He wrote: “2.2M of them who currently qualify for Free School Meals. 42% newly registered. Not to mention the 1.5M children who currently don’t qualify.”
He then got into an disagreement with MP Steve Baker who said Rashford was the one with all the power to make the change on free school meals because he has more Twitter followers that he does, despite Baker being a politician for the ruling Conservative party.
Baker said instead Universal Credit could be boosted to try and help families..
Morris, who was elected in 2010 said that she would vote against her own party tonight because of the economic fall out for people in her constituency.
She tweeted: “The ongoing pandemic has had a heavy impact on many across Teignbridge, bringing with it significant economic difficulties for many. This is why I am supporting the motion calling for the continuation of direct funding for FSM over school holidays until Easter 2021.
“This time-limited measure is a perfectly sensible response as we deal with the economic consequences of Covid-19. Longer-term I believe it is right that those eligible should be supported through the Holidays & Activities Food Programme and the Universal Credit system.”
Trump comment on ‘blowing up’ Nile Dam angers Ethiopia
Ethiopia’s prime minister has said his country “will not cave in to aggressions of any kind” after President Donald Trump suggested Egypt could destroy a controversial Nile dam.
The Grand Ethiopian Renaissance Dam is at the centre of a long-running dispute involving Ethiopia, Egypt and Sudan.
Mr Trump said Egypt would not be able to live with the dam and might “blow up” the construction.
Ethiopia sees the US as siding with Egypt in the dispute.
The US announced in September that it would cut some aid to Ethiopia after it began filling the reservoir behind the dam in July.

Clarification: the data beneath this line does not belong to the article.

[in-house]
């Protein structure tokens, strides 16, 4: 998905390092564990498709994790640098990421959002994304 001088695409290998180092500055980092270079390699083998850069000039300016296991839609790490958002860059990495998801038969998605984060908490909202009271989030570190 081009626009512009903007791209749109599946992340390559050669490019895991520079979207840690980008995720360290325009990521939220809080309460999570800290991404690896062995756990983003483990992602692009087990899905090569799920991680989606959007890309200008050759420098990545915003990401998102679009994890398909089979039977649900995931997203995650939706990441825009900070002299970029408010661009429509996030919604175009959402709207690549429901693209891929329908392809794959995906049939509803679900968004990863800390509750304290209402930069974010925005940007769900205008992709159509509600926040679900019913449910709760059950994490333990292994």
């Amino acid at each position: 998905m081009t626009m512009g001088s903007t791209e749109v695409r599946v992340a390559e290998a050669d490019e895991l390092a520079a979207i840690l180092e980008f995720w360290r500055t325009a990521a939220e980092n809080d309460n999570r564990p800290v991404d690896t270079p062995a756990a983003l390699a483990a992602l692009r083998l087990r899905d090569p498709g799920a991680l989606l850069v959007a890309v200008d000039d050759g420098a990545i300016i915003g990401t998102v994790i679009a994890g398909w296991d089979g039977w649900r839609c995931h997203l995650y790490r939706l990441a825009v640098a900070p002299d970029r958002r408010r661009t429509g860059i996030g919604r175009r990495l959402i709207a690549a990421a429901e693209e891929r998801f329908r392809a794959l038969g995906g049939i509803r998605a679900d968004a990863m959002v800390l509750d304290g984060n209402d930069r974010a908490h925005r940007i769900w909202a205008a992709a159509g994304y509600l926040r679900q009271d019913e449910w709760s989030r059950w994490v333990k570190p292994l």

Why is the dam disputed?
Egypt relies for the bulk of its water needs on the Nile and is concerned supplies could be cut off and its economy undermined as Ethiopia takes control of the flow of Africa’s longest river.
Once complete, the $4bn (£3bn) structure on the Blue Nile in western Ethiopia will be Africa’s largest hydro-electric project.
The speed with which Ethiopia fills up the dam will govern how severely Egypt is affected – the slower the better as far as Cairo is concerned. That process is expected to take several years.
Sudan, further upstream than Egypt, is also concerned about water shortages.
Ethiopia, which announced the start of construction in 2011, says it needs the dam for its economic development.
Negotiations between the three countries were being chaired by the US, but are now overseen by the African Union.
What did the Ethiopian PM say?
PM Abiy Ahmed did not address Mr Trump’s remarks directly, but there appears to be little doubt what prompted his robust comments.
Ethiopians would finish the dam, he vowed.
“Ethiopia will not cave in to aggression of any kind,” he said. “Ethiopians have never kneeled to obey their enemies, but to respect their friends. We won’t do it today and in the future.”
Threats of any kind over the issue were “misguided, unproductive and clear violations of international law”.
Why did Trump get involved?
The president was on the phone to Sudan’s Prime Minister Abdalla Hamdok and Israel’s PM Benjamin Netanyahu in front of reporters at the White House on Friday.
The occasion was Israel and Sudan’s decision to agree diplomatic relations in a move choreographed by the US.
The subject of the dam came up and Mr Trump and Mr Hamdok expressed hopes for a peaceful resolution to the dispute.
But Mr Trump also said “it’s a very dangerous situation because Egypt is not going to be able to live that way”.
He continued: “And I said it and I say it loud and clear – they’ll blow up that dam. And they have to do something.”
What is the state of the negotiations?
Mr Abiy maintains that the negotiations have made more progress since the African Union began mediation.
But there are fears that Ethiopia’s decision to start filling the reservoir could overshadow hopes of resolving key areas, such what happens during a drought and how to resolve future disputes.